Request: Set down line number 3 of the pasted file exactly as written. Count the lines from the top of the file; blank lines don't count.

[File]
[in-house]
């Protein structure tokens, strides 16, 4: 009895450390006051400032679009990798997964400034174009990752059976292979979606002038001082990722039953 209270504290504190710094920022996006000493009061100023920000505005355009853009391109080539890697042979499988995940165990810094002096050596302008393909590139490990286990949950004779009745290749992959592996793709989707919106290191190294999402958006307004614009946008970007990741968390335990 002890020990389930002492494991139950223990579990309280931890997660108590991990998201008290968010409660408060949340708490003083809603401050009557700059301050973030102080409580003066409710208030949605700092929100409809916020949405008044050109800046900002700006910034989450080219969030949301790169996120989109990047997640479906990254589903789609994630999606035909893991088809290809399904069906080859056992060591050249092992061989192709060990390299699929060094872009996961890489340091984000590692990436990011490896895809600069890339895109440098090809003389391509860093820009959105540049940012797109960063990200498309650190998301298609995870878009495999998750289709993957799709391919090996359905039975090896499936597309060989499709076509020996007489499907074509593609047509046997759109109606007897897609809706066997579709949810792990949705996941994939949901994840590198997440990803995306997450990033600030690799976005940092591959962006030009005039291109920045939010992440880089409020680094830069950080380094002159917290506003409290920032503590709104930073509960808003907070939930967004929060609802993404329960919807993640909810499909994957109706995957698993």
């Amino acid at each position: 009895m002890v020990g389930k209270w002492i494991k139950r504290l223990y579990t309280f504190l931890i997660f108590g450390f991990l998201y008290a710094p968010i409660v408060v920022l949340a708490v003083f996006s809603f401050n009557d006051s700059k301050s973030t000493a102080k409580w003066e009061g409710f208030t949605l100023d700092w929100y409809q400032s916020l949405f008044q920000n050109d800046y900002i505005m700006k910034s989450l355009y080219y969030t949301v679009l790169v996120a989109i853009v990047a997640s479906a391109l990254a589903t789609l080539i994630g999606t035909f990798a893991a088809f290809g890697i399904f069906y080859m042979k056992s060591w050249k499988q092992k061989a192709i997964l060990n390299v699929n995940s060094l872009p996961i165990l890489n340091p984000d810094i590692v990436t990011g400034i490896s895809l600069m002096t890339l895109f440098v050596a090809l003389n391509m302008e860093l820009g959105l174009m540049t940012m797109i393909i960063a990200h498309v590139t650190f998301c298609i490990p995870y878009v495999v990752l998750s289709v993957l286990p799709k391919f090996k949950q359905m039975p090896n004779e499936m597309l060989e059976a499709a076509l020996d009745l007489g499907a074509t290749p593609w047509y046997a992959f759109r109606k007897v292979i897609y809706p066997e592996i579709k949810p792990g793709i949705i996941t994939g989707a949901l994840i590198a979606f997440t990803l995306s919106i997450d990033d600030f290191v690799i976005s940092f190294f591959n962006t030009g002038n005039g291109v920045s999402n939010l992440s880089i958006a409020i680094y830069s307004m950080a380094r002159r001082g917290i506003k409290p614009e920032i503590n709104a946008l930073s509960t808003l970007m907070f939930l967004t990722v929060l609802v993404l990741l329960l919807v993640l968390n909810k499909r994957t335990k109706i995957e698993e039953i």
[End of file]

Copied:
């Amino acid at each position: 009895m002890v020990g389930k209270w002492i494991k139950r504290l223990y579990t309280f504190l931890i997660f108590g450390f991990l998201y008290a710094p968010i409660v408060v920022l949340a708490v003083f996006s809603f401050n009557d006051s700059k301050s973030t000493a102080k409580w003066e009061g409710f208030t949605l100023d700092w929100y409809q400032s916020l949405f008044q920000n050109d800046y900002i505005m700006k910034s989450l355009y080219y969030t949301v679009l790169v996120a989109i853009v990047a997640s479906a391109l990254a589903t789609l080539i994630g999606t035909f990798a893991a088809f290809g890697i399904f069906y080859m042979k056992s060591w050249k499988q092992k061989a192709i997964l060990n390299v699929n995940s060094l872009p996961i165990l890489n340091p984000d810094i590692v990436t990011g400034i490896s895809l600069m002096t890339l895109f440098v050596a090809l003389n391509m302008e860093l820009g959105l174009m540049t940012m797109i393909i960063a990200h498309v590139t650190f998301c298609i490990p995870y878009v495999v990752l998750s289709v993957l286990p799709k391919f090996k949950q359905m039975p090896n004779e499936m597309l060989e059976a499709a076509l020996d009745l007489g499907a074509t290749p593609w047509y046997a992959f759109r109606k007897v292979i897609y809706p066997e592996i579709k949810p792990g793709i949705i996941t994939g989707a949901l994840i590198a979606f997440t990803l995306s919106i997450d990033d600030f290191v690799i976005s940092f190294f591959n962006t030009g002038n005039g291109v920045s999402n939010l992440s880089i958006a409020i680094y830069s307004m950080a380094r002159r001082g917290i506003k409290p614009e920032i503590n709104a946008l930073s509960t808003l970007m907070f939930l967004t990722v929060l609802v993404l990741l329960l919807v993640l968390n909810k499909r994957t335990k109706i995957e698993e039953i």